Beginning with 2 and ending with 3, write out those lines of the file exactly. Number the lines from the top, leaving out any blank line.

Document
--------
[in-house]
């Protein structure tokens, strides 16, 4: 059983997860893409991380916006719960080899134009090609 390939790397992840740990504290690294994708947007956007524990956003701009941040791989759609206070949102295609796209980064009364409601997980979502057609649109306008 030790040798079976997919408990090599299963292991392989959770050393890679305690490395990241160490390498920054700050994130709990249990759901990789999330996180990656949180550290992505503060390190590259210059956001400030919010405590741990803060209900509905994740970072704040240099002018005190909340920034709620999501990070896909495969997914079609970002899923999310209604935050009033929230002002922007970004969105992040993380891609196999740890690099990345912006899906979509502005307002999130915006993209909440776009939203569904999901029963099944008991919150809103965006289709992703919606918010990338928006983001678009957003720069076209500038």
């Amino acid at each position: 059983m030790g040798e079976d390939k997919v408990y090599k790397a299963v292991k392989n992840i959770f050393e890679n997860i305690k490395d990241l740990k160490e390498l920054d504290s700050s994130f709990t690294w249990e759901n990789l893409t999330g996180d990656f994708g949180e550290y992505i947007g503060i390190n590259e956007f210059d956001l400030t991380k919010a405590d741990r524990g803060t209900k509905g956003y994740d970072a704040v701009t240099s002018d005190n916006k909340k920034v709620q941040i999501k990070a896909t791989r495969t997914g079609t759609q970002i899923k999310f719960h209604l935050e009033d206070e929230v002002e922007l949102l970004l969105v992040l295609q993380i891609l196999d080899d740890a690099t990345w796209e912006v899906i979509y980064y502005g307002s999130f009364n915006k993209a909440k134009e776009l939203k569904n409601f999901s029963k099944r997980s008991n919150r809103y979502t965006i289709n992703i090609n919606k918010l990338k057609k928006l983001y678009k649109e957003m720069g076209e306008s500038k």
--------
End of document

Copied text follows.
């Protein structure tokens, strides 16, 4: 059983997860893409991380916006719960080899134009090609 390939790397992840740990504290690294994708947007956007524990956003701009941040791989759609206070949102295609796209980064009364409601997980979502057609649109306008 030790040798079976997919408990090599299963292991392989959770050393890679305690490395990241160490390498920054700050994130709990249990759901990789999330996180990656949180550290992505503060390190590259210059956001400030919010405590741990803060209900509905994740970072704040240099002018005190909340920034709620999501990070896909495969997914079609970002899923999310209604935050009033929230002002922007970004969105992040993380891609196999740890690099990345912006899906979509502005307002999130915006993209909440776009939203569904999901029963099944008991919150809103965006289709992703919606918010990338928006983001678009957003720069076209500038």
């Amino acid at each position: 059983m030790g040798e079976d390939k997919v408990y090599k790397a299963v292991k392989n992840i959770f050393e890679n997860i305690k490395d990241l740990k160490e390498l920054d504290s700050s994130f709990t690294w249990e759901n990789l893409t999330g996180d990656f994708g949180e550290y992505i947007g503060i390190n590259e956007f210059d956001l400030t991380k919010a405590d741990r524990g803060t209900k509905g956003y994740d970072a704040v701009t240099s002018d005190n916006k909340k920034v709620q941040i999501k990070a896909t791989r495969t997914g079609t759609q970002i899923k999310f719960h209604l935050e009033d206070e929230v002002e922007l949102l970004l969105v992040l295609q993380i891609l196999d080899d740890a690099t990345w796209e912006v899906i979509y980064y502005g307002s999130f009364n915006k993209a909440k134009e776009l939203k569904n409601f999901s029963k099944r997980s008991n919150r809103y979502t965006i289709n992703i090609n919606k918010l990338k057609k928006l983001y678009k649109e957003m720069g076209e306008s500038k």